Awesome Lunar Eclipse for Everyone But Oregon, West Coast
(Portland, Oregon) – Tomorrow's full moon will have an extra dose of stunning for those in Europe, the Middle East and Africa – but unfortunately not for Oregon or the Oregon coast. However, just a tiny bit of an eclipse will be visible as the moon rises in the eastern sky – though because of the mountain ranges and hills this probably doesn't bode well for viewing.
Still, the full moon should be plenty visible along the beaches with the current weather patterns and provide some wondrous sights.
Astronomy expert Jim Todd, with Portland's OMSI, said skywatchers in areas east of the Pacific time zone will get a treat with the punumbral lunar eclipse on October 18. At right: a bit of an eclipse in Mananita.
“Unfortunately for Portland, the eclipse will have ended by the time the moon rises in the east,” Todd said. “Viewers in the eastern part of the North American continent should have a decent chance of seeing the end of the eclipse. But the best show will be visible in Europe, Africa, and the Middle East.”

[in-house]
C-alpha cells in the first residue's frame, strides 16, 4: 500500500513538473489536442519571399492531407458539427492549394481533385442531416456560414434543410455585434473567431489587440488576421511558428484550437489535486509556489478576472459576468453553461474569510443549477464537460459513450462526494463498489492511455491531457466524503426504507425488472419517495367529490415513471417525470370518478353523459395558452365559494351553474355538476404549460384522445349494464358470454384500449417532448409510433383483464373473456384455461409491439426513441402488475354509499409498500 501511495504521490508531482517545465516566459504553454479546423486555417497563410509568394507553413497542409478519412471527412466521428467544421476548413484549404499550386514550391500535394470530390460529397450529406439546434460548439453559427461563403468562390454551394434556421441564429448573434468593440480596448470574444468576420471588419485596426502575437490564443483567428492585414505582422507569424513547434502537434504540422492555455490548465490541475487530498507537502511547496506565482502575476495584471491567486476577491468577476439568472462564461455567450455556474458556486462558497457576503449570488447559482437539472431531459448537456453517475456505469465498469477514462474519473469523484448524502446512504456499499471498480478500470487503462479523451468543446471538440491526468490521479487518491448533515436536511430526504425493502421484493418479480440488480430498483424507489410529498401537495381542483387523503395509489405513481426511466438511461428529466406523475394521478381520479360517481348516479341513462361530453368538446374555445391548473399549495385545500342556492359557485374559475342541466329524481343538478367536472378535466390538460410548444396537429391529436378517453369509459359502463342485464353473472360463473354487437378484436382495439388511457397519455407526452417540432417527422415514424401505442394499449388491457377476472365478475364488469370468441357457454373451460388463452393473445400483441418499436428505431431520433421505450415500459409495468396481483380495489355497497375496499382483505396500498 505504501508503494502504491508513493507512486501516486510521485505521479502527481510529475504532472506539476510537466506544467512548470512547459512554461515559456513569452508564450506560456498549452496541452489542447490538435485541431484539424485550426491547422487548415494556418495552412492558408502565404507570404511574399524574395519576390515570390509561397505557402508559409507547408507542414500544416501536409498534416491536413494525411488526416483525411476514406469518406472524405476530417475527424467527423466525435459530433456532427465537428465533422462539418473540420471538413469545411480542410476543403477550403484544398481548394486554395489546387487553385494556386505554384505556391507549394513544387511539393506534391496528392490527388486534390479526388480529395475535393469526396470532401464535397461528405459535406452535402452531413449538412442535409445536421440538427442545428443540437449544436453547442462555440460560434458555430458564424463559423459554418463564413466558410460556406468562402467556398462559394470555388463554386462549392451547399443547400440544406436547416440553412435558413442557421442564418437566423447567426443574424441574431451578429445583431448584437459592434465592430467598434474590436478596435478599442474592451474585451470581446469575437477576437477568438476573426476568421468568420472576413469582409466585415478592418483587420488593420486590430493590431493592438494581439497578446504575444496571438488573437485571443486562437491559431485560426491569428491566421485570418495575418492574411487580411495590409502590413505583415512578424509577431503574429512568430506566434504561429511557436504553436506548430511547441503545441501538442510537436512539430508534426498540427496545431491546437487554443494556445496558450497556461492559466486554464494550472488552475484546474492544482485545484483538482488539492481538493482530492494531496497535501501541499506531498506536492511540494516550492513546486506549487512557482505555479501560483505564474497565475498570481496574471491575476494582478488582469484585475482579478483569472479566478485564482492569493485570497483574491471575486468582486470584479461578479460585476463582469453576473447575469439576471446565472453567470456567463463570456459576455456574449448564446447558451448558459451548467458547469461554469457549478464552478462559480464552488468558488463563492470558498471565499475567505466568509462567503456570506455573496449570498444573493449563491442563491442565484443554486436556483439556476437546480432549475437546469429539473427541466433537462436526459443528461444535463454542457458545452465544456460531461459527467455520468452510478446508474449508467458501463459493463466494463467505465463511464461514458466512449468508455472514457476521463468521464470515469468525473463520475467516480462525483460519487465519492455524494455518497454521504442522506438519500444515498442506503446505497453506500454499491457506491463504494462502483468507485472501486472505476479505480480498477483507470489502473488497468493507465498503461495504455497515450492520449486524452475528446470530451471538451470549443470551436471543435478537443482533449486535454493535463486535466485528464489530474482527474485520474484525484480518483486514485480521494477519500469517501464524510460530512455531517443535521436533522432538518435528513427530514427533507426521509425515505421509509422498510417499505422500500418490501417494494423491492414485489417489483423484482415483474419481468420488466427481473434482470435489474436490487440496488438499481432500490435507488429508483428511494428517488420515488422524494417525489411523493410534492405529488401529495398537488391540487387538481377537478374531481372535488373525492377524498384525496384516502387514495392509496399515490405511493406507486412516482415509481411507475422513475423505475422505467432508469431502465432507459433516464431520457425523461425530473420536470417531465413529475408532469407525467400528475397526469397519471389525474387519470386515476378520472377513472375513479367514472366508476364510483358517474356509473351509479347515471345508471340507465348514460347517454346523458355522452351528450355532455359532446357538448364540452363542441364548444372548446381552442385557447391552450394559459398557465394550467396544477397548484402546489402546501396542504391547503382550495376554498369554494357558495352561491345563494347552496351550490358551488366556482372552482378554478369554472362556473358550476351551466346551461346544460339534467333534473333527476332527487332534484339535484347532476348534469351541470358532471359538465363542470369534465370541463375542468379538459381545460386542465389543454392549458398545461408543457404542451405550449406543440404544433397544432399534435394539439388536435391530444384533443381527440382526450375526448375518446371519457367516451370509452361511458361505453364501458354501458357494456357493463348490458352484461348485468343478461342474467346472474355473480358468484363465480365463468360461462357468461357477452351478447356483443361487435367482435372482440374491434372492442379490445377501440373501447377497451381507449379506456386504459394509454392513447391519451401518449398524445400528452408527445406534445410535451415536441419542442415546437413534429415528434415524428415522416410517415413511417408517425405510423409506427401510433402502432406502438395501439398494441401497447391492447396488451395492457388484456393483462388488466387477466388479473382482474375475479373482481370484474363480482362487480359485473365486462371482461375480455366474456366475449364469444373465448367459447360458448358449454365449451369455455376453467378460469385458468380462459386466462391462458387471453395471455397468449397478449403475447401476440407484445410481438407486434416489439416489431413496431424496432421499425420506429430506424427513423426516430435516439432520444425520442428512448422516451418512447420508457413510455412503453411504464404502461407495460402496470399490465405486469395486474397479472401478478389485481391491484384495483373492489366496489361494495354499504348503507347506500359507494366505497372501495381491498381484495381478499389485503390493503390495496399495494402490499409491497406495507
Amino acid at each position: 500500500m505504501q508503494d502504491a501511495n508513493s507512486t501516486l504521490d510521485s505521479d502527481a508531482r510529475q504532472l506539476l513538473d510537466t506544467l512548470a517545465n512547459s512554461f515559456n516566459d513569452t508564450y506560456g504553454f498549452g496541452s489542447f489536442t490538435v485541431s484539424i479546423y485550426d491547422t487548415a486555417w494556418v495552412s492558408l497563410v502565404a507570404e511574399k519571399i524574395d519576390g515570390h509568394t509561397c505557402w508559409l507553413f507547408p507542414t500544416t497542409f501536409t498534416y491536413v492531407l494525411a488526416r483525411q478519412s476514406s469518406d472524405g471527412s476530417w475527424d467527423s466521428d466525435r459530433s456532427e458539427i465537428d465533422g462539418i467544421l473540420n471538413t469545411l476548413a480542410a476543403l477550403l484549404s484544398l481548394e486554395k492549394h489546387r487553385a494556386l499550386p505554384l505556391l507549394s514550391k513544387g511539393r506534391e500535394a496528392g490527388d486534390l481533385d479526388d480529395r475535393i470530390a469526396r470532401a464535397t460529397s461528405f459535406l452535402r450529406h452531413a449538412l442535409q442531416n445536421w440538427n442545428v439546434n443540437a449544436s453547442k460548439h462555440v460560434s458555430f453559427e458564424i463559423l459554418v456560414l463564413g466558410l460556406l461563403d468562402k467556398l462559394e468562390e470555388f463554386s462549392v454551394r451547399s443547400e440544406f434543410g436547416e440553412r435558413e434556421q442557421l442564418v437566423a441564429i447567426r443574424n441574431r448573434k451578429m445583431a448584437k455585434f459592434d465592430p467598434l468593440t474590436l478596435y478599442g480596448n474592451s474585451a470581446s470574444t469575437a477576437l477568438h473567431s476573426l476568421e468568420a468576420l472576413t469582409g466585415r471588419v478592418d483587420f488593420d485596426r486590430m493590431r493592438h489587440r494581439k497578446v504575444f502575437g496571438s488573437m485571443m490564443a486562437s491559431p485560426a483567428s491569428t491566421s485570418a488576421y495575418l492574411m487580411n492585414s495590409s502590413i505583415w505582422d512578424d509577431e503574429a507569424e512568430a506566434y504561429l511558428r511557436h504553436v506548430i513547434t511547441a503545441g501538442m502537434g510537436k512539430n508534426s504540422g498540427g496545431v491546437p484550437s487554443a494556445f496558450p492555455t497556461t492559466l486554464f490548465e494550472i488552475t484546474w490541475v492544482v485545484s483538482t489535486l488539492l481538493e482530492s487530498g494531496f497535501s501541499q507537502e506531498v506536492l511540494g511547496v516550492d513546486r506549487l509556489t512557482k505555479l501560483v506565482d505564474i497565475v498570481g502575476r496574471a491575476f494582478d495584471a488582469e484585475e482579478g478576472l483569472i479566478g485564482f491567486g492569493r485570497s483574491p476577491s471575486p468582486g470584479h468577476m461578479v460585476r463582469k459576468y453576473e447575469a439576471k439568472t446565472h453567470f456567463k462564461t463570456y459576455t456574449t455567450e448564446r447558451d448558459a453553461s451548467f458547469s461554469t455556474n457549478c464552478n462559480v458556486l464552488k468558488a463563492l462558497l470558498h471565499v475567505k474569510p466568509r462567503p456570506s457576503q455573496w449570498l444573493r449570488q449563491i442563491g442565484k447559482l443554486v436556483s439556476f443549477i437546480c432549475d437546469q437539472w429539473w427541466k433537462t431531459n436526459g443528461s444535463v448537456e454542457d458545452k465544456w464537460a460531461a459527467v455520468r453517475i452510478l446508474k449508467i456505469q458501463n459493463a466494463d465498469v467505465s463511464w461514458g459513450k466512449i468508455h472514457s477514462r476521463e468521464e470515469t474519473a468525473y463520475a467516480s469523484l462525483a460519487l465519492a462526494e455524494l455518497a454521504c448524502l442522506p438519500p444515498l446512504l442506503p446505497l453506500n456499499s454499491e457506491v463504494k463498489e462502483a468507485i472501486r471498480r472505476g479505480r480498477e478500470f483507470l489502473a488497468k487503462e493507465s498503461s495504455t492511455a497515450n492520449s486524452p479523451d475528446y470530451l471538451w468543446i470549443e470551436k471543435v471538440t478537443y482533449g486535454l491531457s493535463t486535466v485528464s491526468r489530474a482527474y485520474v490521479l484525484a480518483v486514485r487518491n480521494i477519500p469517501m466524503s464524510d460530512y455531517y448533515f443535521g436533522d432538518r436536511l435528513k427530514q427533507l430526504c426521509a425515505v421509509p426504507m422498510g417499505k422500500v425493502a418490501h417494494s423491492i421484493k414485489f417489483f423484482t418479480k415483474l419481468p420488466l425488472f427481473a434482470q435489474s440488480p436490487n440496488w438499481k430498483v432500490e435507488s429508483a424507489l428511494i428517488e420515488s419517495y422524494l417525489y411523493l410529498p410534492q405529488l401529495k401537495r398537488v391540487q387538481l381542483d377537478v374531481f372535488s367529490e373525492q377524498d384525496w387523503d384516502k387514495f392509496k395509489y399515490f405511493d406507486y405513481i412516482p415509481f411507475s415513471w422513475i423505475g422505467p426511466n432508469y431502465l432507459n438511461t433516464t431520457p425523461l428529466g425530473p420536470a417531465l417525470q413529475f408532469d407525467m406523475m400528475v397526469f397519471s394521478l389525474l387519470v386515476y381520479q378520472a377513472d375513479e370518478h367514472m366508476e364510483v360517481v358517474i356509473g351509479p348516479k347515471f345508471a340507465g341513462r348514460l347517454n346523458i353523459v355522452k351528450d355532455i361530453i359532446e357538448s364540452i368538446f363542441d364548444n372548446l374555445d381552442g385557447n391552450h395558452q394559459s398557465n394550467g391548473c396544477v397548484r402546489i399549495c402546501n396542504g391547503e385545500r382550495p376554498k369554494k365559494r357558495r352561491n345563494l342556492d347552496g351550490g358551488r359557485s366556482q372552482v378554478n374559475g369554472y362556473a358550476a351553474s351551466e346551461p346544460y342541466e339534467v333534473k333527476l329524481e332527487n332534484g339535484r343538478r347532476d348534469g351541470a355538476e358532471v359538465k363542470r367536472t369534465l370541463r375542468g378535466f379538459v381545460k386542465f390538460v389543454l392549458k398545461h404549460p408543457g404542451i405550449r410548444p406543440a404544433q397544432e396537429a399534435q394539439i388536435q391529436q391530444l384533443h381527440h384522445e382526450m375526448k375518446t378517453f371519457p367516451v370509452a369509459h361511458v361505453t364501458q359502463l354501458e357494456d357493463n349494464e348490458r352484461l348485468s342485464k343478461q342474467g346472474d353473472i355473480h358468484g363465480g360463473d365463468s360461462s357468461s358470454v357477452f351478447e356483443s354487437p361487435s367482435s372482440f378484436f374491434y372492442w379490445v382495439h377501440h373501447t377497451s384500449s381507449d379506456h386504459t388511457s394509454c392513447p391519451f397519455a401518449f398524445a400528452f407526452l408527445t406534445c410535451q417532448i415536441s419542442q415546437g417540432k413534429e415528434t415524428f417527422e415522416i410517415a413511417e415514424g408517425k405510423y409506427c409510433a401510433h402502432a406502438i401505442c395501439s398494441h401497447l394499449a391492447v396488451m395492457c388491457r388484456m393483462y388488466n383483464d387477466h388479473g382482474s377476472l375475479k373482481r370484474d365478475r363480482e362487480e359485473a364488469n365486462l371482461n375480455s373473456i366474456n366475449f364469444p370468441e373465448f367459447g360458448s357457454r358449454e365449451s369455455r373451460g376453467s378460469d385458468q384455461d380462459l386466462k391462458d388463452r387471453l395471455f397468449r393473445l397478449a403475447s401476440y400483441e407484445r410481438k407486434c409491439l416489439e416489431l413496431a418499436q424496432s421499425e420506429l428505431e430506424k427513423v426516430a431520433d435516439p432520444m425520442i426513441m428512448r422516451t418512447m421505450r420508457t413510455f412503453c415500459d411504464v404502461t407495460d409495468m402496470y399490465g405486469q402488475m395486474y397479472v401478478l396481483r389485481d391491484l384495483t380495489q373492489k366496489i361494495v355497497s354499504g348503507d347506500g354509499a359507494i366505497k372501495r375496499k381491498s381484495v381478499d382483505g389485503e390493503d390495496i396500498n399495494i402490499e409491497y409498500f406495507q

Todd said the first of the penumbra starts around 2:51 p.m. in the day on Friday – west coast time – which is not only during the day, but the moon will still be below the horizon at that point. The greatest eclipse will be at 4:50 p.m. PT as the moon is -13 degrees below the horizon.
The moon will here in Oregon will rise at 6:11 p.m. with just a tiny bit of the eclipse still in progress. The last contact with the moon leaving the earth's shadow will be at 6:47 p.m. at +5 degrees above the horizon.
Todd said the Earth's shadow has two parts: a dark inner umbra and a lighter surrounding penumbra. It’s this lighter penumbral shadow of Earth that the moon will enter on October 18. Above: Moon above Depoe Bay.
Not all will see a difference on the moon’s face during a penumbral eclipse, Todd said, even while the eclipse is happening. Others will walk outside, unaware that an eclipse is happening and notice something off about our cratered neighbor.
If you don't spot anything but a full Moon tomorrow, Todd said not to worry. Those in Oregon and on its coast can look forward to next year.
“The next total lunar eclipse will occur near midnight of April 14, 2014,” Todd said. “It will be easily visible for all of the Pacific Northwest.” Above: the moon loitering above Seaside, Oregon.
More About Oregon Coast hotels, lodging.....
More About Oregon Coast Restaurants, Dining.....
LATEST Related Oregon Coast Articles
Back to Oregon Coast
Contact Advertise on BeachConnection.net